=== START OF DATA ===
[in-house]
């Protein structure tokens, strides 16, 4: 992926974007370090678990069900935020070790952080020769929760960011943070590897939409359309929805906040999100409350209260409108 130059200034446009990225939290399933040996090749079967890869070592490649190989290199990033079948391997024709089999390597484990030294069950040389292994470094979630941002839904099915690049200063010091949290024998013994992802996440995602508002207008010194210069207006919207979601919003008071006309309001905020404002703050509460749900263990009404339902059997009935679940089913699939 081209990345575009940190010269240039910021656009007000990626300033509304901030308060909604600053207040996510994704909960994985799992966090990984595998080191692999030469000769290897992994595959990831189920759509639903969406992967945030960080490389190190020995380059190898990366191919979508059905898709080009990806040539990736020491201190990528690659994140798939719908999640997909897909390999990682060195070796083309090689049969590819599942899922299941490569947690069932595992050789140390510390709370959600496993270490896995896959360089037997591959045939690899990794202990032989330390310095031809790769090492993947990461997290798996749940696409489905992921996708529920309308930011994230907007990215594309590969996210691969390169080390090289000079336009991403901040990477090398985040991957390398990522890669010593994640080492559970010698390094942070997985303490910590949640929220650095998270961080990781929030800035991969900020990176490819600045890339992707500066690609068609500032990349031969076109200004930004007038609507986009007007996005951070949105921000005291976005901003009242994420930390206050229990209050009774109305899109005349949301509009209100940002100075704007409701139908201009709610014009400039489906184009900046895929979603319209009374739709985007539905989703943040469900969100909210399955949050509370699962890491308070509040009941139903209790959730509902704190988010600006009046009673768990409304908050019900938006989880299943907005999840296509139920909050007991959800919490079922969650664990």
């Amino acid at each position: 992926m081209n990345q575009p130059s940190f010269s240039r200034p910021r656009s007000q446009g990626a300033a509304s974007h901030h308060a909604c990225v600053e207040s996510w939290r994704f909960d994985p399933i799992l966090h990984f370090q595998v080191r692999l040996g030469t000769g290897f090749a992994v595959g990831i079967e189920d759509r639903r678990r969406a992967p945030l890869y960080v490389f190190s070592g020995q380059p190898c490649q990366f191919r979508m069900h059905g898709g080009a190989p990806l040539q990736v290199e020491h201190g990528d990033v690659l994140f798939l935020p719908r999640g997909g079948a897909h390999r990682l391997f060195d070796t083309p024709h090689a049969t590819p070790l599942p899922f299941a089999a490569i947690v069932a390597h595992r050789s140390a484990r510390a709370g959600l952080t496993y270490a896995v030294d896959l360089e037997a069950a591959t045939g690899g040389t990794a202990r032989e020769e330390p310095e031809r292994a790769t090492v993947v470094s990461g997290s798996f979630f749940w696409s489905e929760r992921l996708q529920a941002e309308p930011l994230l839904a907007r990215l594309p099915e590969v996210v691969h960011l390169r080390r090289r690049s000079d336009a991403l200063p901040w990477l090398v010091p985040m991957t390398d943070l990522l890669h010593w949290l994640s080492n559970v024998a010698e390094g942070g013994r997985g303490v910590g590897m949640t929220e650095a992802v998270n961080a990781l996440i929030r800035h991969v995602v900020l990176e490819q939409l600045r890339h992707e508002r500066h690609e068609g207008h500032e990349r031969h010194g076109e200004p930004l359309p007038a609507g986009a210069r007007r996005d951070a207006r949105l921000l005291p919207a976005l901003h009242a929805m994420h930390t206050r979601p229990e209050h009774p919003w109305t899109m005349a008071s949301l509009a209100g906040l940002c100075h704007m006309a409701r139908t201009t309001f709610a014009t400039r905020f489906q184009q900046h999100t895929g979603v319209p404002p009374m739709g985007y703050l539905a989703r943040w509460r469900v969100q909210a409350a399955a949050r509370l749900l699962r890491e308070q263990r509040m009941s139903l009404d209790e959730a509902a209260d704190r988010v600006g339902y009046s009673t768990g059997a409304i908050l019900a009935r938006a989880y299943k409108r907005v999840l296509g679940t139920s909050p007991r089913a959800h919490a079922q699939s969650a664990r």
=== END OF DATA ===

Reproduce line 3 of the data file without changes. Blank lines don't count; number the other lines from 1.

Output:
């Amino acid at each position: 992926m081209n990345q575009p130059s940190f010269s240039r200034p910021r656009s007000q446009g990626a300033a509304s974007h901030h308060a909604c990225v600053e207040s996510w939290r994704f909960d994985p399933i799992l966090h990984f370090q595998v080191r692999l040996g030469t000769g290897f090749a992994v595959g990831i079967e189920d759509r639903r678990r969406a992967p945030l890869y960080v490389f190190s070592g020995q380059p190898c490649q990366f191919r979508m069900h059905g898709g080009a190989p990806l040539q990736v290199e020491h201190g990528d990033v690659l994140f798939l935020p719908r999640g997909g079948a897909h390999r990682l391997f060195d070796t083309p024709h090689a049969t590819p070790l599942p899922f299941a089999a490569i947690v069932a390597h595992r050789s140390a484990r510390a709370g959600l952080t496993y270490a896995v030294d896959l360089e037997a069950a591959t045939g690899g040389t990794a202990r032989e020769e330390p310095e031809r292994a790769t090492v993947v470094s990461g997290s798996f979630f749940w696409s489905e929760r992921l996708q529920a941002e309308p930011l994230l839904a907007r990215l594309p099915e590969v996210v691969h960011l390169r080390r090289r690049s000079d336009a991403l200063p901040w990477l090398v010091p985040m991957t390398d943070l990522l890669h010593w949290l994640s080492n559970v024998a010698e390094g942070g013994r997985g303490v910590g590897m949640t929220e650095a992802v998270n961080a990781l996440i929030r800035h991969v995602v900020l990176e490819q939409l600045r890339h992707e508002r500066h690609e068609g207008h500032e990349r031969h010194g076109e200004p930004l359309p007038a609507g986009a210069r007007r996005d951070a207006r949105l921000l005291p919207a976005l901003h009242a929805m994420h930390t206050r979601p229990e209050h009774p919003w109305t899109m005349a008071s949301l509009a209100g906040l940002c100075h704007m006309a409701r139908t201009t309001f709610a014009t400039r905020f489906q184009q900046h999100t895929g979603v319209p404002p009374m739709g985007y703050l539905a989703r943040w509460r469900v969100q909210a409350a399955a949050r509370l749900l699962r890491e308070q263990r509040m009941s139903l009404d209790e959730a509902a209260d704190r988010v600006g339902y009046s009673t768990g059997a409304i908050l019900a009935r938006a989880y299943k409108r907005v999840l296509g679940t139920s909050p007991r089913a959800h919490a079922q699939s969650a664990r």